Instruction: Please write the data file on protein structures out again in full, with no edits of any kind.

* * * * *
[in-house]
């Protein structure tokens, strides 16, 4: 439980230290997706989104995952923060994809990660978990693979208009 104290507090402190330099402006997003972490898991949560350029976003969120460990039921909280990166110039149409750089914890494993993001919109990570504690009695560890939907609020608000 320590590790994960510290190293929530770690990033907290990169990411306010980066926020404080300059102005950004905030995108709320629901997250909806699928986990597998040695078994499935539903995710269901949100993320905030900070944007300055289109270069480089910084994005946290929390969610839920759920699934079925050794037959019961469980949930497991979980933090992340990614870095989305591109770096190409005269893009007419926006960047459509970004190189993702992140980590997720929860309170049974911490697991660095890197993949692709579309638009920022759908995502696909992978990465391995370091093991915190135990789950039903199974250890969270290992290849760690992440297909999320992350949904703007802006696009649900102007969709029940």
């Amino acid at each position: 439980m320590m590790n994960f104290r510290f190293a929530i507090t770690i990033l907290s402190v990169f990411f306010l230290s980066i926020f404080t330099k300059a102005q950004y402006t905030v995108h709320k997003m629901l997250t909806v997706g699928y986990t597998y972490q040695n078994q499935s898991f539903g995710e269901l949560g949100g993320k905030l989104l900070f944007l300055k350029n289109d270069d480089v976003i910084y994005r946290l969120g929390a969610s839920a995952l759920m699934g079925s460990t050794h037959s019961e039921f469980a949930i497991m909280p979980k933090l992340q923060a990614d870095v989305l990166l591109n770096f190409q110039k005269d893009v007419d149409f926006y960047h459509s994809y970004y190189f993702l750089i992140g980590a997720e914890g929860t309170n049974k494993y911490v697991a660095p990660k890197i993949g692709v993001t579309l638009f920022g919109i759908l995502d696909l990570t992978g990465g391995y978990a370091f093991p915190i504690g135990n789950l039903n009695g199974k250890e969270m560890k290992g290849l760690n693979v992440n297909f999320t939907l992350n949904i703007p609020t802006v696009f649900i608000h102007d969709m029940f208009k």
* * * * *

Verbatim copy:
[in-house]
């Protein structure tokens, strides 16, 4: 439980230290997706989104995952923060994809990660978990693979208009 104290507090402190330099402006997003972490898991949560350029976003969120460990039921909280990166110039149409750089914890494993993001919109990570504690009695560890939907609020608000 320590590790994960510290190293929530770690990033907290990169990411306010980066926020404080300059102005950004905030995108709320629901997250909806699928986990597998040695078994499935539903995710269901949100993320905030900070944007300055289109270069480089910084994005946290929390969610839920759920699934079925050794037959019961469980949930497991979980933090992340990614870095989305591109770096190409005269893009007419926006960047459509970004190189993702992140980590997720929860309170049974911490697991660095890197993949692709579309638009920022759908995502696909992978990465391995370091093991915190135990789950039903199974250890969270290992290849760690992440297909999320992350949904703007802006696009649900102007969709029940």
């Amino acid at each position: 439980m320590m590790n994960f104290r510290f190293a929530i507090t770690i990033l907290s402190v990169f990411f306010l230290s980066i926020f404080t330099k300059a102005q950004y402006t905030v995108h709320k997003m629901l997250t909806v997706g699928y986990t597998y972490q040695n078994q499935s898991f539903g995710e269901l949560g949100g993320k905030l989104l900070f944007l300055k350029n289109d270069d480089v976003i910084y994005r946290l969120g929390a969610s839920a995952l759920m699934g079925s460990t050794h037959s019961e039921f469980a949930i497991m909280p979980k933090l992340q923060a990614d870095v989305l990166l591109n770096f190409q110039k005269d893009v007419d149409f926006y960047h459509s994809y970004y190189f993702l750089i992140g980590a997720e914890g929860t309170n049974k494993y911490v697991a660095p990660k890197i993949g692709v993001t579309l638009f920022g919109i759908l995502d696909l990570t992978g990465g391995y978990a370091f093991p915190i504690g135990n789950l039903n009695g199974k250890e969270m560890k290992g290849l760690n693979v992440n297909f999320t939907l992350n949904i703007p609020t802006v696009f649900i608000h102007d969709m029940f208009k």